NABOKV-L post 0018732, Sun, 1 Nov 2009 23:58:54 -0200

Ada's first lines; Pontius
Brian Boyd (9 Oct 2009) Ada's first lines; Pontius: May I just note that Jansy could have answered these questions (and much, much, more) by checking AdaOline ( and clicking on Part 1 Chapter 1 and the Tolstoy references in the first paragraph? *

Nabokov essayed various titles for his revisited autobiographical collection** and his preface ends with a verse on "ex Ponto." Like "Ponto," the name "Pontius" is related to the sea.
The editorial house mentioned in Ada's opening lines ["another Tolstoy work, Detstvo i Otrochestvo (Childhood and Fatherland, Pontius Press, 1858)"] might be merely related to treacherous Pilate and to unfaithful translators. Nevertheless it could equally indicate, through Van's Memoirs, VN's nostalgic Ex Ponto ( his "Other shores", childhood & fatherland, exile).

* -Boyd on Pontius: 3.08: Pontius: See Darkbloom 3.01-08n. Pontius Pilate, the Roman procurator of Judaea from AD 26 to 36, was judge in the trial of Jesus Christ. See Mark 15:15: "And so Pilate, willing to content the people, released Barabbas unto them, and delivered Jesus, when he had scourged him, to be crucified" (King James Version). In the Revised Standard Version the phrase I have italicized is rendered "wishing to satisfy the crowd." Cf. Nabokov's scorn for translations that betray the text in the interest of "the conventions attributed to the consumer" (EO I,vii).

**- Nabokov-Wilson letters, April 7, 1947, n.164: "I'm writing two things now. 1. a short novel aboaut a man who liked little girls - and it's going to be called The Kingdom by the Sea - and 2. a new typo of autobiography - a scientific attempt to unravel and trace back all the tangled threads of one's personality - and the provisional title is The Person in Question."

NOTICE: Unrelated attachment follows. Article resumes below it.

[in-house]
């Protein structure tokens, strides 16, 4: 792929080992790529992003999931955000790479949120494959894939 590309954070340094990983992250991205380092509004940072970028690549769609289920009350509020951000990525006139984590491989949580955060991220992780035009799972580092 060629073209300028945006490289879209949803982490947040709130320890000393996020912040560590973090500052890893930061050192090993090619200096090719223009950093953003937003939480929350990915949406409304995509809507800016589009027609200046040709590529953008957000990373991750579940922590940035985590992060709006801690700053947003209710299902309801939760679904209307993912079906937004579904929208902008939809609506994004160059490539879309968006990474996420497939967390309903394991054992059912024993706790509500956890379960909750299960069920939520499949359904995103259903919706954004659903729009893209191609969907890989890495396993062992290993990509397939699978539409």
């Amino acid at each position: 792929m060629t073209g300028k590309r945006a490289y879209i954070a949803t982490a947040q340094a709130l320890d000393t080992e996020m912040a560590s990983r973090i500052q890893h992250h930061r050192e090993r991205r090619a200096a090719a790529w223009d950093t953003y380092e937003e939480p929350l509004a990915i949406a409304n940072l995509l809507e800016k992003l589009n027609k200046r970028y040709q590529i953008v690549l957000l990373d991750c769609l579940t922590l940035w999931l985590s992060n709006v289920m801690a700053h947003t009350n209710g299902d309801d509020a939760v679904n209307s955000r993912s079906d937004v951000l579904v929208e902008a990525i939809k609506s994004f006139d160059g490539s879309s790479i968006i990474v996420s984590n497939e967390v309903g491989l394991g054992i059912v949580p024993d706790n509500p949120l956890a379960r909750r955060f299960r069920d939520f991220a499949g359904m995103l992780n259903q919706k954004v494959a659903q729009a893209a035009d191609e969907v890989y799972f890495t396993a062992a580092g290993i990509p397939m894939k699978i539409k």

In September, 1950 Wilson states: " I don't like your title for your memoirs" and S.Karlinski explains:" Nabokov must have agreed for he changed the title of the book from Conclusive Evidence to Speak, Memory within a year after its publication.
In March 19, 1951 Wilson returns to the charge: "I don't approve of the title, which is uninsteresting in itself - and what is the conclusive evidence? Against the Bolsheviks?" Nabokov, in his March 24 1951 response to EW writes: " A British publisher...I would have thrown hims "Clues" ( or "Mothing"!) Before this paragraph, VN mentions that he'd toyed with "Speak, Mnemosyne or Rainbow Edge" and links it to SKnight's "The Prismatic Bezel." In July 30, 1954 we learn that VN's autobiography was published in a Russian version with the title "Other Shores." (In Brazil we have different translators and distinct titles: "Fala, Memória" and "A Pessoa em Questão."In Portugal the title is "Na Outra Margem da Memória").

About the Russian publication Cf. Nabokov Studies 8 (2004) 199-203, where Vladimir Mylnikov reviews "Maria Malikova. V. Nabokov. Auto-bio-grafiia." begining with: "Maria Malikova's monograph is the first extended Russian study of Nabokov's three memoirs: Conclusive Evidence, Speak, Memory, and Drugie berega (Other Shores). It is the first to cover the entire corpus of Nabokov's autobiographies (not just the Russian Drugie berega or the English Speak, Memory) and to treat them as integral parts of a single, integrated organism. Malikova also examines the fictional biographies in Nabokov's Russian novels. The volume concludes with the sixteenth and final chapter of Conclusive Evidence (in Sergey Ilyin's translation), which Nabokov omitted from all of the published versions. It appeared only in commemoration of the author's centenary in 1999...Malikova begins with a paradox: Speak, Memory, although "the ideal introduction" to the whole of Nabokov's oeuvre, is, in a sense marginal to that oeuvre...

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